Turning Turtles

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Science  01 Aug 2008:
Vol. 321, Issue 5889, pp. 613
DOI: 10.1126/science.321.5889.613a

The peregrinations of the remaining leatherback turtles in the eastern Pacific are governed by an urge to go south regardless of currents and temperature. Concerned by the plummeting populations afflicted by human predation of eggs and by fisheries-mediated mortalities, Shillinger et al. attached satellite tracking tags to 46 female leatherbacks that nested on Costa Rican beaches between 2004 and 2007. After laying their eggs, the turtles headed south, parallel to the Cocos Ridge. By swimming at speeds sometimes exceeding 60 km per day, they were able to win through the strong oceanic currents that ply the waters between Central America and the Galápagos. Once released from this web, the turtles slowed down and dispersed in the South Pacific Gyre. During February and April when the females set out to sea, their route is highly predictable and hence makes a multinational conservation strategy practical. — CA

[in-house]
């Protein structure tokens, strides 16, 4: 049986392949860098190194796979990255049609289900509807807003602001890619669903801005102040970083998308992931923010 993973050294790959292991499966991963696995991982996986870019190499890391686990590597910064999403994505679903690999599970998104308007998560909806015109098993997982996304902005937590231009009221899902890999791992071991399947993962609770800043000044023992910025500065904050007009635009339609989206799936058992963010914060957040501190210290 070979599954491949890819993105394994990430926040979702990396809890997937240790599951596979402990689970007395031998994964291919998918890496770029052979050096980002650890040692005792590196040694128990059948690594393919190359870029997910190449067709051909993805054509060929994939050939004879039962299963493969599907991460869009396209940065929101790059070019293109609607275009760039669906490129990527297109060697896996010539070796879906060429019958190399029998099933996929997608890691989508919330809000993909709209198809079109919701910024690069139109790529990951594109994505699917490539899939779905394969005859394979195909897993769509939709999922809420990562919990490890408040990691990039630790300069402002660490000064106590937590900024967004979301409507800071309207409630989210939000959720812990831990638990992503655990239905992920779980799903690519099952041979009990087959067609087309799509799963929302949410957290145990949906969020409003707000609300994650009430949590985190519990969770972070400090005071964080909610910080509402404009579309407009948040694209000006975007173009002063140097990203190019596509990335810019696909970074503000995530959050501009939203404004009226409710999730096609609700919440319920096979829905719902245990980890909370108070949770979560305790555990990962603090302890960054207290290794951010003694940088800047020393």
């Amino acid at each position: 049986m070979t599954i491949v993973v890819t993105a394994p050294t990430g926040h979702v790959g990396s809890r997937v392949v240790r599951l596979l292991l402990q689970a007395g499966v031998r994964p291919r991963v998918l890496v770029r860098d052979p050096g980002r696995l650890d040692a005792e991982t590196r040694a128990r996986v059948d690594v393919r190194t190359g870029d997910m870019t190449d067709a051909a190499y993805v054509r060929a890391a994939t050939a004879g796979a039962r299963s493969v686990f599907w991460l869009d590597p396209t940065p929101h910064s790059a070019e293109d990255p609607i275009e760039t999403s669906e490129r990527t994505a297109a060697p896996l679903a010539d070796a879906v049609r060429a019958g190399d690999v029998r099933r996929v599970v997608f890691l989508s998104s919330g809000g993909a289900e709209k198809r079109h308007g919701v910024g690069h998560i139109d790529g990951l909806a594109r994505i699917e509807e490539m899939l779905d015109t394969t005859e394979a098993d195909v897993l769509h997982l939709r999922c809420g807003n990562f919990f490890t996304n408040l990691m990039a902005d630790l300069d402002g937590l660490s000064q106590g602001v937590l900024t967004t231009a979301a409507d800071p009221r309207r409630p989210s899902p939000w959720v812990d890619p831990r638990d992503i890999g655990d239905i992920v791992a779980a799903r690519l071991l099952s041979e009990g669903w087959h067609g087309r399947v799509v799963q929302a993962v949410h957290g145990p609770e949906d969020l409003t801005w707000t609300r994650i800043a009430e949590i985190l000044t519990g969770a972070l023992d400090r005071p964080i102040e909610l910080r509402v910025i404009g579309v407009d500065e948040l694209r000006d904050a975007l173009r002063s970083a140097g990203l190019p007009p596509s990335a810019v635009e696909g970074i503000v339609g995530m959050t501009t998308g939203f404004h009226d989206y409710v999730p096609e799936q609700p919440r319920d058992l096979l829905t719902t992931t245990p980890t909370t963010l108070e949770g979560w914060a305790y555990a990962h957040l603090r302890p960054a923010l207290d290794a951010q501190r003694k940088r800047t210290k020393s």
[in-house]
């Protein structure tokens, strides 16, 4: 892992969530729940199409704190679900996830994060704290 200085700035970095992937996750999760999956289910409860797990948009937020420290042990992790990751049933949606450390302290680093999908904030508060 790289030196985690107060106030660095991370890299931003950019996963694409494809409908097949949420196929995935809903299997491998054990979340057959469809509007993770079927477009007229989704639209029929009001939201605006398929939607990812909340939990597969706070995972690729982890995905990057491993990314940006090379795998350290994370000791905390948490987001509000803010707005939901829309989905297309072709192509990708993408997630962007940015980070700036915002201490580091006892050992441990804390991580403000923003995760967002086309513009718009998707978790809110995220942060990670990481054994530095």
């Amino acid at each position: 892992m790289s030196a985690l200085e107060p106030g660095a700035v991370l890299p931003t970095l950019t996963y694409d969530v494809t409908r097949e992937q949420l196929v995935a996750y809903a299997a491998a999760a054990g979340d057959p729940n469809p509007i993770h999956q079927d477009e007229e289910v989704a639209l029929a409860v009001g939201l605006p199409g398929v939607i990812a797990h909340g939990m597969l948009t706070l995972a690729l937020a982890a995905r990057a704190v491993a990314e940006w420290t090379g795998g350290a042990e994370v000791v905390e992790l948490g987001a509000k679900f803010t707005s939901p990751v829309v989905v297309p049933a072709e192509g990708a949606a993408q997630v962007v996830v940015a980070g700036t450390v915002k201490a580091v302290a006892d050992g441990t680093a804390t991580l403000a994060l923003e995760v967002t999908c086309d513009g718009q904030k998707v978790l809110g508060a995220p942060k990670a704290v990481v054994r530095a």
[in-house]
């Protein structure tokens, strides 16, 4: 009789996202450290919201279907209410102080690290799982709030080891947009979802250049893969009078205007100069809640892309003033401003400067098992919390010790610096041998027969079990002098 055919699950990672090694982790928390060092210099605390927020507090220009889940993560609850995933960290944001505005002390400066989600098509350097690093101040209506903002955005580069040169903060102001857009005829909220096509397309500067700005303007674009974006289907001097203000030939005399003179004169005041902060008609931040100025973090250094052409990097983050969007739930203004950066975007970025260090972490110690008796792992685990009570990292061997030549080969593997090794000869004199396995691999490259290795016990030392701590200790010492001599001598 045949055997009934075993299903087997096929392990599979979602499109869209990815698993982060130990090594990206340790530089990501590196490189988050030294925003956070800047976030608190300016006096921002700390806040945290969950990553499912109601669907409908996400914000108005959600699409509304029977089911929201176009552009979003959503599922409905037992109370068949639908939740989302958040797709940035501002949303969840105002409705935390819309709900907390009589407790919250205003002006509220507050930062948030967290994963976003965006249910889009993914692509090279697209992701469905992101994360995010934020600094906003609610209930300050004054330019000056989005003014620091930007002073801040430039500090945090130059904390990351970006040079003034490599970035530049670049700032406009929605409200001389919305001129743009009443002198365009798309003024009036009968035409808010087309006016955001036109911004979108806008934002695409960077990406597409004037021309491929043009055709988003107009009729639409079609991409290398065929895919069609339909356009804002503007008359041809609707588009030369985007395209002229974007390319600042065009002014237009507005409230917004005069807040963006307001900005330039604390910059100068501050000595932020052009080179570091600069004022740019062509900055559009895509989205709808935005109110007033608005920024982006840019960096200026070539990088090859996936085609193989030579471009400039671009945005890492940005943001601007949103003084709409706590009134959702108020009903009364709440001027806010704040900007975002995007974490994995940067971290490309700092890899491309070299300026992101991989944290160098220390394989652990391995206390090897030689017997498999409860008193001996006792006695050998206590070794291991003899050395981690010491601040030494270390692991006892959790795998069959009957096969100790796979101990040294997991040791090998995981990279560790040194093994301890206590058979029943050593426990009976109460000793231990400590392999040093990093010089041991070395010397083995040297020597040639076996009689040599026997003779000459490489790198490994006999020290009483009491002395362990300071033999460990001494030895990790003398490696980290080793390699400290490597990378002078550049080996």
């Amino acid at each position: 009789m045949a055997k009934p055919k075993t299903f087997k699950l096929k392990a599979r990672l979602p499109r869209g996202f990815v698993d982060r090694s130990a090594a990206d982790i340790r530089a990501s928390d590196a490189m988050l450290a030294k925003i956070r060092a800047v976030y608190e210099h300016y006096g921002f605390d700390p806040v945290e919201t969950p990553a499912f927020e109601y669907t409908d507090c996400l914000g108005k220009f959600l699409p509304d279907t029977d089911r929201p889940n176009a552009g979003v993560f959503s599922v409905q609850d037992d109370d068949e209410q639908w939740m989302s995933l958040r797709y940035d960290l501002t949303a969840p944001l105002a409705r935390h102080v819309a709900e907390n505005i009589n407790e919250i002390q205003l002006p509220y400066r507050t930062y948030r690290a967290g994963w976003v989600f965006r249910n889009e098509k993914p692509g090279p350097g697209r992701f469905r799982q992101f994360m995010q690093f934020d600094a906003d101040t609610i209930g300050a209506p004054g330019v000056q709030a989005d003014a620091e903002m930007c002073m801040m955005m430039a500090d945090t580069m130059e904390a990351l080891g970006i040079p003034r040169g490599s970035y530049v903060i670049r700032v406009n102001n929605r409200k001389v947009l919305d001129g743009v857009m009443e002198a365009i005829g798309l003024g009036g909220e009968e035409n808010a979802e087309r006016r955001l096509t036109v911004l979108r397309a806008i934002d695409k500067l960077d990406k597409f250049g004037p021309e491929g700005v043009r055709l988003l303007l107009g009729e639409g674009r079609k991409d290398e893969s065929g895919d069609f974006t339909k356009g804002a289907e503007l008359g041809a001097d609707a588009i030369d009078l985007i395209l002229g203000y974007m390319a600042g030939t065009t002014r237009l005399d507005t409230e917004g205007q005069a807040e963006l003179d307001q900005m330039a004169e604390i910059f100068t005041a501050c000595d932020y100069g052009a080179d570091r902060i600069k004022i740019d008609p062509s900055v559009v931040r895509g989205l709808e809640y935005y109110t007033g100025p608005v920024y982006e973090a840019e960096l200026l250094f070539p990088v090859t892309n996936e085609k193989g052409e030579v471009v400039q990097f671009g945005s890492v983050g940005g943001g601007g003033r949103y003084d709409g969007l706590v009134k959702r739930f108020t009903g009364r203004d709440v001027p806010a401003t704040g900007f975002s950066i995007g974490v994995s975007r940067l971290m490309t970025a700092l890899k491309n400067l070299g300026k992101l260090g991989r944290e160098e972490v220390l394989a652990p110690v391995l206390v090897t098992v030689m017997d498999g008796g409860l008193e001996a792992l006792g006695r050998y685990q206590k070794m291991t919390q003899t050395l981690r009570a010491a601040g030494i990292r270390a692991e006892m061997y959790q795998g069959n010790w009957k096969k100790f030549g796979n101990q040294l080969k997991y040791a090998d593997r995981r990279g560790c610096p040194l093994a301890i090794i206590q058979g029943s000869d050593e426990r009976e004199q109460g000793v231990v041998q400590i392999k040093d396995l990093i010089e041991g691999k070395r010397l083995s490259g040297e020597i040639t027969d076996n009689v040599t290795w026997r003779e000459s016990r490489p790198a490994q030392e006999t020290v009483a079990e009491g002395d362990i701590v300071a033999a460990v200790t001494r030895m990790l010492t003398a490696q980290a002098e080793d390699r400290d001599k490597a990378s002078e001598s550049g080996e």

PLoS Biol. 6, e171 (2008).

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